FOR WHOM THE BULL TOILS

1661
Cuban farming took David Banks back to his (political) roots

MY GRANDAD would have loved Castro’s Cuba, if only for the horses.

We are on a longed-for trip to the socialist state of sugar liberated in 1959 by Che and Fidel and beloved of the novelist Ernest Hemingway, evidence of whose reciprocated love for the Caribbean island is everywhere.

The Great Man – Hemingway, not Castro – is venerated everywhere: his house is an un-enterable shrine (we peek and snap through open windows), drink mojitos in his favourite bar (one in every village, two in most towns) and spend the evenings trying to equal or better his celebrated drinking feats.And failing.

Our fellow tourists,  a dozen-and-a-half or so, mainly couples, mostly our age and quite probably of similar political inclination, all shared our common goal: to see socialism in the sun “before the Americans screw it up!”

The dis-United States of America – Trumpeters in the dirt-poor southern states and fundamentalist centre versus Democrat Disdainers to right and left of the country – has for a century or more endured (and possibly enjoyed?) a reputation for cultural invasion which smothered smaller nations beneath a blanket of glitzy crassness.

And there can be little doubt that the former slave and sugar cane colony we are currently exploring, whose last half-century of has been one of extreme hardship, faces exactly that fate now the Land of the Free has so graciously drawn back the Ironic Curtain which forbade travel to and from the Land of the Freed.

Do not be deceived by the gracious reception effusively available at grand hotels housed in what were the pre-revolutionary mansion homes of the fabulously wealthy; this is a nation whose peasant farmers plough with oxen, harvest by hand and transport produce and people in trailers hauled by ill-grazed horses with corrugated flanks.

Which is exactly the reason my long-dead Scots grandfather, old Dod Renton, would have so enjoyed the triumph of his prophesy sixty-something years ago.

“Aye,” this toddler remembers him telling my late-teenage uncle who had recently been entrusted by their employer with care of the farm’s first tractor, a wee, grey Ferguson, “but they awfie, smelly things will never replace the auld horse!”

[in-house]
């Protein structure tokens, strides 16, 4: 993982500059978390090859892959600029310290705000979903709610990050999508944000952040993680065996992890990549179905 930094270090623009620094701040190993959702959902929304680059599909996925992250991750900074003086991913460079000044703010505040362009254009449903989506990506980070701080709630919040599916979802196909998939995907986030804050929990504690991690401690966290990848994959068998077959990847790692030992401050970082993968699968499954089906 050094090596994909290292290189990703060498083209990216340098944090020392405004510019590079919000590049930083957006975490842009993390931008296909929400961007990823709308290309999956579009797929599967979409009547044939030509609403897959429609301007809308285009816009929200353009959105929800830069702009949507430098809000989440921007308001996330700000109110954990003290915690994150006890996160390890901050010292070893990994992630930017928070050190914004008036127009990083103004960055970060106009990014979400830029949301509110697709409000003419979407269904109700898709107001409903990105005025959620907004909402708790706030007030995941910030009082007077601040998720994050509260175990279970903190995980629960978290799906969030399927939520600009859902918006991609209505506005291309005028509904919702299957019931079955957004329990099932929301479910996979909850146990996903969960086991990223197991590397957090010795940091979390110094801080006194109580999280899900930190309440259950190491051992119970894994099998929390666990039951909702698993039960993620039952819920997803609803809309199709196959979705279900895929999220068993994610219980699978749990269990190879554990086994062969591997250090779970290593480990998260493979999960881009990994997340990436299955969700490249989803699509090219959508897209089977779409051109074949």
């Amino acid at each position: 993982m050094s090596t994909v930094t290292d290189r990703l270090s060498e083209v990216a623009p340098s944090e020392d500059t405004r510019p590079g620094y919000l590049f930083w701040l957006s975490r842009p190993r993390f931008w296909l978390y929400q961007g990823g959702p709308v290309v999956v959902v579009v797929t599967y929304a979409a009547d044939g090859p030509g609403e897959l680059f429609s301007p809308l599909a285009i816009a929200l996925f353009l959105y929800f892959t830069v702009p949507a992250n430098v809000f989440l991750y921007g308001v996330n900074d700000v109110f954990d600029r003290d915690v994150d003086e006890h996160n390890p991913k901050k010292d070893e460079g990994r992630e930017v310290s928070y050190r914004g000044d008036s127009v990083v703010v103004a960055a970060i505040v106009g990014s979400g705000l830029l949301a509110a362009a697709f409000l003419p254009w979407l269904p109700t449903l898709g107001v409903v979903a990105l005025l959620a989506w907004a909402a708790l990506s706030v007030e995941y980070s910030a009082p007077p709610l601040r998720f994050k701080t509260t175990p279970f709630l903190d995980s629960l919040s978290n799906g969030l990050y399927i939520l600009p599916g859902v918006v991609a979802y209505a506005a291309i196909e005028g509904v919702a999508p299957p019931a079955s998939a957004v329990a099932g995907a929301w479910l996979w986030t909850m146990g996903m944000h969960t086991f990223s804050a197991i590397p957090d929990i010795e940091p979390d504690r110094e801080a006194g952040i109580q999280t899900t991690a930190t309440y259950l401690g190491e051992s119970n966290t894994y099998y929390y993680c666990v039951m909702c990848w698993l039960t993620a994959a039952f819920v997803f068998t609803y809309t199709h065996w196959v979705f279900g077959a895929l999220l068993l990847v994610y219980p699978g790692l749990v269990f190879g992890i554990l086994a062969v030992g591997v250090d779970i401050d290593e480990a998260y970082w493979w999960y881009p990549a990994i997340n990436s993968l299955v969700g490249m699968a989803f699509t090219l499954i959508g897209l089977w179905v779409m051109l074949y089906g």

Grandad Renton was one of the last ‘horse men’ in north Northumberland. Horsemen in the sense not of gents who road for sport or leisure, but of men who cared for, ploughed, harvested and harrowed with the magnificent, elephant-high shire horses that had held sway on Britain’s farms since the seventeenth century enclosures.

THE OLD MAN AND THE KNEE (apologies to Hemingway)

I am a grandfather now, a gammy knee requiring a walking stick, hobbling on and off the state-owned tourist bus assisted by tour guide Annabel and a dozen willing hands.

Half a century on, Pepe is my grandfather’s direct agricultural descendant, a farmer who scratches a living from the land around Vinales, a tourist town where I scratch maddeningly at the five bites an hour inflicted by flying fleas. We are  introduced reluctantly by tour guide  Annabel, who warns that Pepe might want money. He does not.

“She does not like me, that woman,” says the farmer as my guide drifts towards pleasanter company. “I know her mother. Now she IS a communist, has been all her life. But the girl. . .pah!” Pepe spits softly in the dust, “She says she likes Castro but she’s not a proper Communist.”

“And she dislikes you? Por que?”

The old man smiles. “Money,” he says. “And communism. She thinks  four years at university and a job talking to you foreigners all day means the government should pay her more than me! I told her once it was because El Commandante values the food I produce more than the corn SHE feeds her tourists! She didn’t like that.

“No respect, these youngsters.”

It comes as a shock to many of us to learn that while we in the UK speak piously of paying manual workers a realistic percentage of their manager’s salary or rewarding teachers, cleaners and nurses in a manner more commensurate with their worth to society than the obscene bonuses paid to money market manipulators and media moguls, Cuba actually DOES just that.